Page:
The ability to select the right person for an organisation is one of the most prized skills of leaders – because people drive an organisation’s success.

Simon Sinek famously tweeted:

“The responsibility of a company is to serve the customer. The responsibility of leadership is to serve their people so that their people may better serve the customer. If leaders fail to serve their people first, customer and company will suffer.”

And Branson is often quoted saying:

“Clients do not come first. Employees come first. If you take care of your employees, they will take care of the clients.”

If your people drive your ability to deliver client value, hiring the right people sits at the heart of your competitive advantage. If you recruit by filtering – the most common type – you will almost always miss the power of recruiting by selection. That’s because filtering deals largely with the what of candidates, whereas selection gets to the how and why…and is the proactive, pinpoint targeting of the right person for your role and wider culture.

Signs you might solely be recruiting via filtering

After sourcing candidates, the first cut is typically to see if they have experience that could match the role. This early-stage filtering is necessary and efficient. However, after that first cut, here are some indicators you might still be filtering, rather than strategically selecting:

  • The process is focused on uncovering a resume that’s great for the role
  • A judgement call has been made purely based on a resume and some quick assumptions
  • There’s no evidence, beyond the candidate’s own claims, that they have the skills and attributes needed
  • You haven’t defined the behaviours you need to see in that role
  • Interviews are mainly wandering chats about common interests
  • Interviews are used to reinforce a choice that’s largely been made around the preferred candidate
  • You’ve headhunted someone based on resume achievements or reputation, with no in-depth questioning of how they reached those achievements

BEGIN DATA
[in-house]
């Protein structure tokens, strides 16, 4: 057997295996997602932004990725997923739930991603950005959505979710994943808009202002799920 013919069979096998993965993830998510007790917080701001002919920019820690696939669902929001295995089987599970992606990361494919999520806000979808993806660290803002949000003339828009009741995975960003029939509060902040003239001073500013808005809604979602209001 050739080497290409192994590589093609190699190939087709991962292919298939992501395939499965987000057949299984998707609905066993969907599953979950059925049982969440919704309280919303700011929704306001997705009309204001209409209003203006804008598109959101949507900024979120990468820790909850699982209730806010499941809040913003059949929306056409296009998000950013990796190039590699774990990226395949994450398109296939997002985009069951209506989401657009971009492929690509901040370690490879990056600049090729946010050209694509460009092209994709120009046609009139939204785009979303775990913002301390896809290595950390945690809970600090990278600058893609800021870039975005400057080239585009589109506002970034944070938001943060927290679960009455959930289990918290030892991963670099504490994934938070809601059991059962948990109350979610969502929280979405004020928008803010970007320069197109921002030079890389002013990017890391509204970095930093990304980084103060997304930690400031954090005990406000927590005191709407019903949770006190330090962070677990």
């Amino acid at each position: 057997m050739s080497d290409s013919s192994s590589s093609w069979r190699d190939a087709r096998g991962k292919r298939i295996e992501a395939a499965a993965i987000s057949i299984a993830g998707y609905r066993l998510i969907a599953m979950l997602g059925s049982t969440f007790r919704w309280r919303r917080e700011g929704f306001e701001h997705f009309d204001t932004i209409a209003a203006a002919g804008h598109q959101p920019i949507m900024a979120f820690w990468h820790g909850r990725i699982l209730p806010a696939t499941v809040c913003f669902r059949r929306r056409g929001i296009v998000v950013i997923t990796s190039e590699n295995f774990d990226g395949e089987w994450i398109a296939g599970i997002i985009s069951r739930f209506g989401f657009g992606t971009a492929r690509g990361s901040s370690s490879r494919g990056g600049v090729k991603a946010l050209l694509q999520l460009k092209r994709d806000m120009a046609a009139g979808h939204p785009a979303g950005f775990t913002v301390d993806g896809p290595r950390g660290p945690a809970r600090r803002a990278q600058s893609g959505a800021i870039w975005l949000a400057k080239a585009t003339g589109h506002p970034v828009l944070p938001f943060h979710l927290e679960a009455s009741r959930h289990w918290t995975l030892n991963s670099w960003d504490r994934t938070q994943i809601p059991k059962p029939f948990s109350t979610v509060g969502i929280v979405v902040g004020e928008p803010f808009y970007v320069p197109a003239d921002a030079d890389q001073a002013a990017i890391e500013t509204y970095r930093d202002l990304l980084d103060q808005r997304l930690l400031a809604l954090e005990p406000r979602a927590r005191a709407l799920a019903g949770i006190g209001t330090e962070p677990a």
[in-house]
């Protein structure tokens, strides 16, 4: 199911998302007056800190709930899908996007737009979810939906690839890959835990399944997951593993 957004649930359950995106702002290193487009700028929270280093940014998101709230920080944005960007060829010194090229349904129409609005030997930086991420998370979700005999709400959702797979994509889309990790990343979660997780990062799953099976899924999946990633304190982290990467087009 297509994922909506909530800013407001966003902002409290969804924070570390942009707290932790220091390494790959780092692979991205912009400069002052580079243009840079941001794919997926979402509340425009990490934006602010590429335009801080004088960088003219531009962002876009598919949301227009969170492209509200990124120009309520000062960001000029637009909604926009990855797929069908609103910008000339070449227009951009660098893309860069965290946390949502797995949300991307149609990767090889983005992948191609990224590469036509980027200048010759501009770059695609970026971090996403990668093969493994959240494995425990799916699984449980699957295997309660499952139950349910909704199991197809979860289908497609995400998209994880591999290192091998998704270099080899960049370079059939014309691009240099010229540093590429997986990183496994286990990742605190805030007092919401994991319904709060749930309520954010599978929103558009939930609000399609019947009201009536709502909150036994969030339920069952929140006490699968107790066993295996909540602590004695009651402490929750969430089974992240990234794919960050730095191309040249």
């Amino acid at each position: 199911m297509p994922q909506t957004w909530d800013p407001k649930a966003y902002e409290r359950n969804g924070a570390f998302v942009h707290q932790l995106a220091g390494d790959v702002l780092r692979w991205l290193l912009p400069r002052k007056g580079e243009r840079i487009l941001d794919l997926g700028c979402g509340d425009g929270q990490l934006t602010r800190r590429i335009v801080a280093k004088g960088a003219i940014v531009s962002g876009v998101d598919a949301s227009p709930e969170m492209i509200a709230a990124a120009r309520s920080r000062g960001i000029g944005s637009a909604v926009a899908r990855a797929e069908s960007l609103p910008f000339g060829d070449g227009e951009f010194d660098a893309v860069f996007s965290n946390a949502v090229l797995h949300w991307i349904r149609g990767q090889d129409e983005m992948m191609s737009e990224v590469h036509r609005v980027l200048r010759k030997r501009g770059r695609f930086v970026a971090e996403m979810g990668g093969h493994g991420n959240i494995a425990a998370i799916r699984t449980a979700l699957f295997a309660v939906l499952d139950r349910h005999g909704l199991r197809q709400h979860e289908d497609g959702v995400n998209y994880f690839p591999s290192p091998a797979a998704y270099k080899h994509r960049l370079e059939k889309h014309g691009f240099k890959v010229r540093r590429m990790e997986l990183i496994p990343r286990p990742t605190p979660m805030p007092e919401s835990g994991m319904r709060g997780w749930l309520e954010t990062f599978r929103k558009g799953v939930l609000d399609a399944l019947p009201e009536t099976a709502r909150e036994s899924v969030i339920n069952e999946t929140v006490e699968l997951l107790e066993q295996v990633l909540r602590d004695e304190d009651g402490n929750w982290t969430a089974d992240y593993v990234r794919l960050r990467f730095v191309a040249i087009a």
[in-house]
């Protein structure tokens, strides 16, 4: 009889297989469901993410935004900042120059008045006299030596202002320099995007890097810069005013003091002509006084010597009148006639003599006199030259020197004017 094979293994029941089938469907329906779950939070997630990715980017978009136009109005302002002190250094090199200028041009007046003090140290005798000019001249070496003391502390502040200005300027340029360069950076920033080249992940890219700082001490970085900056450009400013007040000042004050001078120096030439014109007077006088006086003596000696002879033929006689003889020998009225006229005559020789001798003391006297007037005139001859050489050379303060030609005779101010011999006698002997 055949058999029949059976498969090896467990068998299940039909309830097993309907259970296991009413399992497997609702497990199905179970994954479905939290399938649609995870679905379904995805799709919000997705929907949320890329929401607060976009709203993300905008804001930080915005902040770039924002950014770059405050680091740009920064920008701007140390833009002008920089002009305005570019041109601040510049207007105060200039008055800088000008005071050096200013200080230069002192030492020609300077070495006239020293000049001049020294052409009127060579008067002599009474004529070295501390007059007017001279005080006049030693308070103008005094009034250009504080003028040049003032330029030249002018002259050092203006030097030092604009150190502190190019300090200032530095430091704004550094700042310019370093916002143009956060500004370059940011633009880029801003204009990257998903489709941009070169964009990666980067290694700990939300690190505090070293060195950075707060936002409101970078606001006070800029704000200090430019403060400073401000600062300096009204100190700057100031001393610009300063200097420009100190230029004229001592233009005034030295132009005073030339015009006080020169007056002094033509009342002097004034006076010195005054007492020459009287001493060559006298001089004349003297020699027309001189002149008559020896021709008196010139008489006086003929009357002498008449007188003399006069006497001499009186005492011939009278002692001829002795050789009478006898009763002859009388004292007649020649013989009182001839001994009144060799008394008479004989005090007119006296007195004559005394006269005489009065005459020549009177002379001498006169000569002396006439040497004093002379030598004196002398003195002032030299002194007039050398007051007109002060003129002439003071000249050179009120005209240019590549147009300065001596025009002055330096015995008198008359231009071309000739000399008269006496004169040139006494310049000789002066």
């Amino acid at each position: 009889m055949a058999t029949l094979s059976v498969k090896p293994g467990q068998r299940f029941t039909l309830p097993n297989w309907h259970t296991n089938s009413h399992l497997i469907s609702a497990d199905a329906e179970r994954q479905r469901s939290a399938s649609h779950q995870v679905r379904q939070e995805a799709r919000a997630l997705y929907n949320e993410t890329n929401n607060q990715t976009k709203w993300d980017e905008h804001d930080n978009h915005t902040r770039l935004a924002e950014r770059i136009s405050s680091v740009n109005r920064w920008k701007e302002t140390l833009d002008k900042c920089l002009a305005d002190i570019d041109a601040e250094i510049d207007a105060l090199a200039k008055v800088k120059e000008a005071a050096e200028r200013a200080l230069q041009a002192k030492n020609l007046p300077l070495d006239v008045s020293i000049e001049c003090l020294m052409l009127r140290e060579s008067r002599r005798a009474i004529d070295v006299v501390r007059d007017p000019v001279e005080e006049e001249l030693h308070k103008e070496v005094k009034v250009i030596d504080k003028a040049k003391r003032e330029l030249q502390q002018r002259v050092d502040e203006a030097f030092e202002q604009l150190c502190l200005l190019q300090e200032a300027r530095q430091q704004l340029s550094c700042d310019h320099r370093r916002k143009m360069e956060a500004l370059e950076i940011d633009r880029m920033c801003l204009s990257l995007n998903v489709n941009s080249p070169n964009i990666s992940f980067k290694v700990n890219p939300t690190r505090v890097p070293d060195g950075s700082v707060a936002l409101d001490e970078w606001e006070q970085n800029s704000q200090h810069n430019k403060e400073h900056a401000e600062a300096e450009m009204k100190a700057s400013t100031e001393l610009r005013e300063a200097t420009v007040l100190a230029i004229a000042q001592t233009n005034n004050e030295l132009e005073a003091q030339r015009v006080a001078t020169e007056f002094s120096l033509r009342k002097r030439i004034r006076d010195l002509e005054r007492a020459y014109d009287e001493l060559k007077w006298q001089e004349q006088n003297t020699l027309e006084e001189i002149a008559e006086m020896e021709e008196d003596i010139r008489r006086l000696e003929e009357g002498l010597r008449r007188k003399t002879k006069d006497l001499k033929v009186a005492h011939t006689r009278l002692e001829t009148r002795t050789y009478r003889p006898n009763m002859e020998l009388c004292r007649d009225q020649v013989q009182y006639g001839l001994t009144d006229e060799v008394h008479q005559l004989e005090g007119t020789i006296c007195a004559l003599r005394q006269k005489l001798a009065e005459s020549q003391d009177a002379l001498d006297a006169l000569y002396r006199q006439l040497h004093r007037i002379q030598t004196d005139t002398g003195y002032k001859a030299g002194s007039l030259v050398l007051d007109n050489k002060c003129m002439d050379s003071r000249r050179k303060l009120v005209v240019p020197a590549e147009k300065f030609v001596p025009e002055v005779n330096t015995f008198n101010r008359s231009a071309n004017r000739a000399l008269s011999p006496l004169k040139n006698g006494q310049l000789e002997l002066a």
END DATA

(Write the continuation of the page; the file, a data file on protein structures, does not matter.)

Filtering the whole way through will fail you almost every time. We have often been engaged by clients who were fairly sure of the winning candidate via filtering, before the interview and, 30 minutes in to a selection-based interview, they soon realised they didn’t have the desired attributes. Imagine if they hadn’t started actively selecting.

Critical steps to ensure you’re intentionally selecting

Great recruitment is about understanding the behaviours that will determine success in a role. A selection-based process drills in to find out how a person operates…the behaviours they bring to the table…and linking those to a clear understanding of what will be successful in your organisation. Some pointers:

  • Use your phone screenings as your first points of selection. From the outset, start delving into the things that aren’t necessarily in resumes – typically around behaviours. This will help you strategically narrow your shortlist.
  • Base your exploration around specific behaviours not broad skills. For example, you should never be looking for the what of ‘problem solving’, because there are several approaches to solving problems. If your organisation is deeply committed to collaboration, you need to know how and why a candidate tackles problem solving – such as whether they would engage a cross section of your team and even seek input from outside your organisation because they believe in the power of diverse insight.
  • Use interviews to rigorously uncover how a candidate has behaved in past roles. You can read more about that here
  • Wrap your key selection criteria around methods and motivations. Selection criteria are often wasted on things that can be easily uncovered in a resume, such as industry experience. Instead, they should get candidates to focus on how and why they respond to challenges or opportunities the way they do.

In all, use each stage to ensure you’re getting the right profile on each candidate, and deeply understanding the story behind the ‘data’. It’s worth the journey. Our clients frequently make offers to people who wouldn’t have made it through a filter-based process, but were clear leaders in a selection-based process. Investing in selection also reduces the cost and other risks of a mis-hire and, more importantly, ensures you’re building a team able to make your organisation succeed.

Photo by Paul Skorupskas on Unsplash